China stock slump deepens despite Beijing efforts
The country's central bank set the yuan-dollar exchange rate at 6.5626 on Monday, which is lower than Friday’s 6.5636.
The Shenzhen Stock Exchange Composite Index fall was even steeper at 6.6 percent.
Chinese stocks have dragged down other Asian markets. Hong Kong's Hang Seng and Japan's Nikkei closed 2.76 and 0.39 percent down, respectively.
In the first week of 2016, China's central bank depreciated the yuan against the dollar by more than 1.5 percent. It is the biggest drop in the yuan exchange rate since August 2015, when the devaluation of the Chinese currency strongly affected global stock markets.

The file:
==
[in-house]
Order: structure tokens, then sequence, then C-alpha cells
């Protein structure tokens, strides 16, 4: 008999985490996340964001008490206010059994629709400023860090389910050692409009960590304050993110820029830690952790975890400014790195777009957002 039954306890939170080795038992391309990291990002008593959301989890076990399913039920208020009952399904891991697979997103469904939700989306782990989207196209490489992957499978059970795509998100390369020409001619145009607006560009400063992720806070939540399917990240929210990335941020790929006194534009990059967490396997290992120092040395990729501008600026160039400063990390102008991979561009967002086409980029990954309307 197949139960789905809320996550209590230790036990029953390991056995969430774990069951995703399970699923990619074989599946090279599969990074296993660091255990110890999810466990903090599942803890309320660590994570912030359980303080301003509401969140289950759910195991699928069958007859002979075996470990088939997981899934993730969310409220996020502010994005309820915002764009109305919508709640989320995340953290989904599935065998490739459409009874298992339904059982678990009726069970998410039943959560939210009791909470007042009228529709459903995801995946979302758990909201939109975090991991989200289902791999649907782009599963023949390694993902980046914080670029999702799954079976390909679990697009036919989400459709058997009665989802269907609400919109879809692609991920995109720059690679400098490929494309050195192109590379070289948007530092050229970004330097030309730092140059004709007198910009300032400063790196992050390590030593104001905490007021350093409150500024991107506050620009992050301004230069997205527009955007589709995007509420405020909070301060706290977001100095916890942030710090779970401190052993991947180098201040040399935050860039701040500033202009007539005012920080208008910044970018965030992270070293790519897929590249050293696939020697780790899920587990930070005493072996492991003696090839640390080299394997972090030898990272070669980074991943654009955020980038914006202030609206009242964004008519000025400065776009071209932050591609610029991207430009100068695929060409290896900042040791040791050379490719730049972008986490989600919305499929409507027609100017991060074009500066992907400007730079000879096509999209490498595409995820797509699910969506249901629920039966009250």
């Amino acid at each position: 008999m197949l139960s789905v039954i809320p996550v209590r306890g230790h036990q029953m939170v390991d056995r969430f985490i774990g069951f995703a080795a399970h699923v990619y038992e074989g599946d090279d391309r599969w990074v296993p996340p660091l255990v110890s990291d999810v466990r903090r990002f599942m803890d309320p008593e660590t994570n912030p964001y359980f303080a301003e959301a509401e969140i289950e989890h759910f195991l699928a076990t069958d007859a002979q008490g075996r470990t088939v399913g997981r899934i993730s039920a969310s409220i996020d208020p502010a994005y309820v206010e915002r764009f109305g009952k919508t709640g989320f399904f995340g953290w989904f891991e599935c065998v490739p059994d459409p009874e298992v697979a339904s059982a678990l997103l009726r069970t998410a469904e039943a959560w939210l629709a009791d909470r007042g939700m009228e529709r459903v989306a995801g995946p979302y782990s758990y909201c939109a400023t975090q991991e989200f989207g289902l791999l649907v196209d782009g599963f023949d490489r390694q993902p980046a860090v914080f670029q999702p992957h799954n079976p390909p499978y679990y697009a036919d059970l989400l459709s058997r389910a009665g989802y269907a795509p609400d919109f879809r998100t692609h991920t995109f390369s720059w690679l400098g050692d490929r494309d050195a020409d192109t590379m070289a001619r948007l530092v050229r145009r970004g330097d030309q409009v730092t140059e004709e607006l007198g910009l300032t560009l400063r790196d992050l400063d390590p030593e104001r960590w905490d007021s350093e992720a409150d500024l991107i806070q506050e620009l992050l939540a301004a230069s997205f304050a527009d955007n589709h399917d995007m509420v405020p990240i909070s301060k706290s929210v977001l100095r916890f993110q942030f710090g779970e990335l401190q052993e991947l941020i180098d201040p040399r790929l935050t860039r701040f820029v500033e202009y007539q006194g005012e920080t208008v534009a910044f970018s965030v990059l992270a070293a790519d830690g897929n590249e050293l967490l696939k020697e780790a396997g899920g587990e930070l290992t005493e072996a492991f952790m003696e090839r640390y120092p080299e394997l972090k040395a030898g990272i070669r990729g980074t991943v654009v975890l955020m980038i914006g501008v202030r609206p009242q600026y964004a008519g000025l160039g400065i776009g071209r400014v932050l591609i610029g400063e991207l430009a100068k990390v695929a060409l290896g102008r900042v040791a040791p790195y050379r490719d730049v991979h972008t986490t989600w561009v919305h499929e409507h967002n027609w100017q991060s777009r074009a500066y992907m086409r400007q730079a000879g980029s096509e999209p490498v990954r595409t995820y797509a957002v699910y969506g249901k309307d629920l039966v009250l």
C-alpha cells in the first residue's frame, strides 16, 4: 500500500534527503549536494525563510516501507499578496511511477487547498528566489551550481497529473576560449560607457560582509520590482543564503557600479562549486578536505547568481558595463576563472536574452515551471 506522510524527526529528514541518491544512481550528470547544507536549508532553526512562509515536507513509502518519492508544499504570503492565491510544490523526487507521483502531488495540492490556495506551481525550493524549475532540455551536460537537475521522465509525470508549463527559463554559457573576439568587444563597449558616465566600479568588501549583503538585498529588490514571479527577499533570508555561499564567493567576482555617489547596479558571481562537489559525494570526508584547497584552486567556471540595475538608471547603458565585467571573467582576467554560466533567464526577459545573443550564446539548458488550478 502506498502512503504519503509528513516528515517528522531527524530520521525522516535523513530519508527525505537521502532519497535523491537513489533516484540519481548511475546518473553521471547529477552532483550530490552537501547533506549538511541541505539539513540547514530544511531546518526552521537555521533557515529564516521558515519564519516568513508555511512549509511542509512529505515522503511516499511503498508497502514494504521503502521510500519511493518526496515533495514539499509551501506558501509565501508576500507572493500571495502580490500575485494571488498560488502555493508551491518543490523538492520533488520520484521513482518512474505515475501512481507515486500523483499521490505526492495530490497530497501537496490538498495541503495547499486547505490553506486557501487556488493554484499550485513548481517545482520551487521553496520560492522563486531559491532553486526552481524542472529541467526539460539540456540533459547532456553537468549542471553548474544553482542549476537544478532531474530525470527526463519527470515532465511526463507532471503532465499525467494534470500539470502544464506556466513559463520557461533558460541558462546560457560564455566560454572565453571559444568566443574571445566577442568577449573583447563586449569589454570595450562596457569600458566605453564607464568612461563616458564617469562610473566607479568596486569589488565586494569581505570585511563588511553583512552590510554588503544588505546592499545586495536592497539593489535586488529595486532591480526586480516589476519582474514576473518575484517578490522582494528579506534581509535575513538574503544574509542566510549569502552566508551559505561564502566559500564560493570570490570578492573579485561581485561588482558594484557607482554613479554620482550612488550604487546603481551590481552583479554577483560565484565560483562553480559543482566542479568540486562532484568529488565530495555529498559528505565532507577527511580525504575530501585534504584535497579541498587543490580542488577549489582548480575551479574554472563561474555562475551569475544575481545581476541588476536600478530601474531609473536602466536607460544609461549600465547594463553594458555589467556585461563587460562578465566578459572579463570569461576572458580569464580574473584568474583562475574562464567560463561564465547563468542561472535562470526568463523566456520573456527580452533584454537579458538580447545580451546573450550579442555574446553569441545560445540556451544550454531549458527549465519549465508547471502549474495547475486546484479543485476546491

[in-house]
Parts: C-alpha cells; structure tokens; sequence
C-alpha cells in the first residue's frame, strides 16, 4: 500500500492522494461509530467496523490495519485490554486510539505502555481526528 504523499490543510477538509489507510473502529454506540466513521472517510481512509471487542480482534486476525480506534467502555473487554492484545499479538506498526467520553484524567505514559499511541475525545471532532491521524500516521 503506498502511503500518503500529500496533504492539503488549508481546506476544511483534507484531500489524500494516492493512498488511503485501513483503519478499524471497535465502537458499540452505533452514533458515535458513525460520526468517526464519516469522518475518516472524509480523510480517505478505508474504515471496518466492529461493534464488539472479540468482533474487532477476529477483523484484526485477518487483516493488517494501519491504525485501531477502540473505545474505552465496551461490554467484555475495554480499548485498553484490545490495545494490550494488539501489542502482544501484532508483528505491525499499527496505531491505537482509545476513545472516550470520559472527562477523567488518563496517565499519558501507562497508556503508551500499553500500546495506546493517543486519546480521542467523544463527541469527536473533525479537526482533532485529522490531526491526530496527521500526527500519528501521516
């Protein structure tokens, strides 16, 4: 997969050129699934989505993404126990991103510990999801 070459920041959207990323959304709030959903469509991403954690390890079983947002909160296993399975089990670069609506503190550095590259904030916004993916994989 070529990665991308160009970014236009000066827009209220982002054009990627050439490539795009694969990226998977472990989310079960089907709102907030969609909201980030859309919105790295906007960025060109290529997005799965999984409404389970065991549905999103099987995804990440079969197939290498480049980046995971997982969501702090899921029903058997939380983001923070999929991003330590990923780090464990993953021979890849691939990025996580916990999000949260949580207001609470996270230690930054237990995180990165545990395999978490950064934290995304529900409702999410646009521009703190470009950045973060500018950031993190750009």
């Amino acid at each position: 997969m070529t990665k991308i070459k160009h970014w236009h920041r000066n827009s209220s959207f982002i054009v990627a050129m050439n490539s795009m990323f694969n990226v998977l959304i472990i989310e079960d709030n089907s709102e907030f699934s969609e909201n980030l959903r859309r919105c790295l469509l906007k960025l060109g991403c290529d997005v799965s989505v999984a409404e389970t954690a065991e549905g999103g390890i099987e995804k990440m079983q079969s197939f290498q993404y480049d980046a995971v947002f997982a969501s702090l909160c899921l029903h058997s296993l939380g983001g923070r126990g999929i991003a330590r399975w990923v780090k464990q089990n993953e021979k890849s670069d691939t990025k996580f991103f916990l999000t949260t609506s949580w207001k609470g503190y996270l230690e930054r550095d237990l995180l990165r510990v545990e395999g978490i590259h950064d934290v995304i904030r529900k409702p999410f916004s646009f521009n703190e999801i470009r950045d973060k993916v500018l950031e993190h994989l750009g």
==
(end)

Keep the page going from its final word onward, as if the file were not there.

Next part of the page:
Key Russian indices are deep in the red on Monday, as well. The dollar-denominated RTS Index was down 4.36 percent, while the ruble-traded MICEX was losing 3.32 percent as of 2:00pm MSK.
European stocks advanced on Monday after their worst week since 2011. As of 10:40am GMT, London’s FTSE 100 was up 0.18 percent, while France’s CAC 40 rose 0.66 percent and the German DAX was 0.76 percent in the green.
“The market reaction to what’s been happening in China has been hugely overdone,” Peter Dixon, Commerzbank AG’s global equities economist in London told Bloomberg.
“The uncertainty hasn’t dissipated - it only takes one or two things to go wrong and we’re back to where we started - but investors are finally looking at things with a clearer head,” he said.
Last week, Bank of America Merrill Lynch predicted the Shanghai Composite will plummet by nearly 30 percent in 2016.